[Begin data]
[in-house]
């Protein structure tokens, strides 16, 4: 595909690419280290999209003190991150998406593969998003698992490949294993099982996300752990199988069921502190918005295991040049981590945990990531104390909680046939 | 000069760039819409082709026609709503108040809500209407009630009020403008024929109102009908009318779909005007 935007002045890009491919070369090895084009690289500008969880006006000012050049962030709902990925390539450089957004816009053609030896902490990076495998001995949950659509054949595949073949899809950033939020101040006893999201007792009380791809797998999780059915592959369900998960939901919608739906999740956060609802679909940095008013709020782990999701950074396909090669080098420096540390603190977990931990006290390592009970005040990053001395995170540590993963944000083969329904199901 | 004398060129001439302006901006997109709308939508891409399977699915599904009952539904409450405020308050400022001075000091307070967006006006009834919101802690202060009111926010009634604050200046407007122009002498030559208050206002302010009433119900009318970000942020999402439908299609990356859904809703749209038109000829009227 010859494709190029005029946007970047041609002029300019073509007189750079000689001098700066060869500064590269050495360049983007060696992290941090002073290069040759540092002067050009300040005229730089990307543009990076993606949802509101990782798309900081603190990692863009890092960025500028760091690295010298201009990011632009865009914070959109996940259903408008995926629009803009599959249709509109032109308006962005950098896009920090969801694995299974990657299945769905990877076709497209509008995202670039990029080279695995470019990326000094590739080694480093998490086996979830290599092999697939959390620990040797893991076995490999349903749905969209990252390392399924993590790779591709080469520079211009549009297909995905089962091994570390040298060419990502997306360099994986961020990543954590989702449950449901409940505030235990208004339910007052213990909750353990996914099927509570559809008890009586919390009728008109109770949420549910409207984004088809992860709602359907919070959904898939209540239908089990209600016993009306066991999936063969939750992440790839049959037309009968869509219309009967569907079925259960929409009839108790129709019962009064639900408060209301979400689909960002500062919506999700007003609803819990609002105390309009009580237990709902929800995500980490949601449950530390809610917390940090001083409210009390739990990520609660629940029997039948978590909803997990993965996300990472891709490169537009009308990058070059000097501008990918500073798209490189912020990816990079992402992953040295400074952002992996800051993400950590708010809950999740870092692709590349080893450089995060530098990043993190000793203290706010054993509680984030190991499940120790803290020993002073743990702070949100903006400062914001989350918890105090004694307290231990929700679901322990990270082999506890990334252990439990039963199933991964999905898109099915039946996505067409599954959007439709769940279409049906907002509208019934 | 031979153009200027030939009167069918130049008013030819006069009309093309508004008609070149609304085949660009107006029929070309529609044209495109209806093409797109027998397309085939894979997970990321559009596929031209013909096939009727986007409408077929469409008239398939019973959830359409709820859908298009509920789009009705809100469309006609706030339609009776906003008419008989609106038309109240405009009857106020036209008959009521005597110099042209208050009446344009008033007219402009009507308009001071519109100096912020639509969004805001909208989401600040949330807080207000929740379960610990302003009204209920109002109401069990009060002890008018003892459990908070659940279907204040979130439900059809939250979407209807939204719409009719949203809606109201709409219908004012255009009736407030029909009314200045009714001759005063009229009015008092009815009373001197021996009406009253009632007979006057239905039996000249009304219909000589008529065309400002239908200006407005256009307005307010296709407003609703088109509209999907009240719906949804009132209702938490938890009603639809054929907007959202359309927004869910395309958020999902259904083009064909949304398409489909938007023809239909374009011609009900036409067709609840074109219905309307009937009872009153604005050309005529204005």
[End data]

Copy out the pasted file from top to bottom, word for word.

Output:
[in-house]
């Protein structure tokens, strides 16, 4: 595909690419280290999209003190991150998406593969998003698992490949294993099982996300752990199988069921502190918005295991040049981590945990990531104390909680046939 | 000069760039819409082709026609709503108040809500209407009630009020403008024929109102009908009318779909005007 935007002045890009491919070369090895084009690289500008969880006006000012050049962030709902990925390539450089957004816009053609030896902490990076495998001995949950659509054949595949073949899809950033939020101040006893999201007792009380791809797998999780059915592959369900998960939901919608739906999740956060609802679909940095008013709020782990999701950074396909090669080098420096540390603190977990931990006290390592009970005040990053001395995170540590993963944000083969329904199901 | 004398060129001439302006901006997109709308939508891409399977699915599904009952539904409450405020308050400022001075000091307070967006006006009834919101802690202060009111926010009634604050200046407007122009002498030559208050206002302010009433119900009318970000942020999402439908299609990356859904809703749209038109000829009227 010859494709190029005029946007970047041609002029300019073509007189750079000689001098700066060869500064590269050495360049983007060696992290941090002073290069040759540092002067050009300040005229730089990307543009990076993606949802509101990782798309900081603190990692863009890092960025500028760091690295010298201009990011632009865009914070959109996940259903408008995926629009803009599959249709509109032109308006962005950098896009920090969801694995299974990657299945769905990877076709497209509008995202670039990029080279695995470019990326000094590739080694480093998490086996979830290599092999697939959390620990040797893991076995490999349903749905969209990252390392399924993590790779591709080469520079211009549009297909995905089962091994570390040298060419990502997306360099994986961020990543954590989702449950449901409940505030235990208004339910007052213990909750353990996914099927509570559809008890009586919390009728008109109770949420549910409207984004088809992860709602359907919070959904898939209540239908089990209600016993009306066991999936063969939750992440790839049959037309009968869509219309009967569907079925259960929409009839108790129709019962009064639900408060209301979400689909960002500062919506999700007003609803819990609002105390309009009580237990709902929800995500980490949601449950530390809610917390940090001083409210009390739990990520609660629940029997039948978590909803997990993965996300990472891709490169537009009308990058070059000097501008990918500073798209490189912020990816990079992402992953040295400074952002992996800051993400950590708010809950999740870092692709590349080893450089995060530098990043993190000793203290706010054993509680984030190991499940120790803290020993002073743990702070949100903006400062914001989350918890105090004694307290231990929700679901322990990270082999506890990334252990439990039963199933991964999905898109099915039946996505067409599954959007439709769940279409049906907002509208019934 | 031979153009200027030939009167069918130049008013030819006069009309093309508004008609070149609304085949660009107006029929070309529609044209495109209806093409797109027998397309085939894979997970990321559009596929031209013909096939009727986007409408077929469409008239398939019973959830359409709820859908298009509920789009009705809100469309006609706030339609009776906003008419008989609106038309109240405009009857106020036209008959009521005597110099042209208050009446344009008033007219402009009507308009001071519109100096912020639509969004805001909208989401600040949330807080207000929740379960610990302003009204209920109002109401069990009060002890008018003892459990908070659940279907204040979130439900059809939250979407209807939204719409009719949203809606109201709409219908004012255009009736407030029909009314200045009714001759005063009229009015008092009815009373001197021996009406009253009632007979006057239905039996000249009304219909000589008529065309400002239908200006407005256009307005307010296709407003609703088109509209999907009240719906949804009132209702938490938890009603639809054929907007959202359309927004869910395309958020999902259904083009064909949304398409489909938007023809239909374009011609009900036409067709609840074109219905309307009937009872009153604005050309005529204005």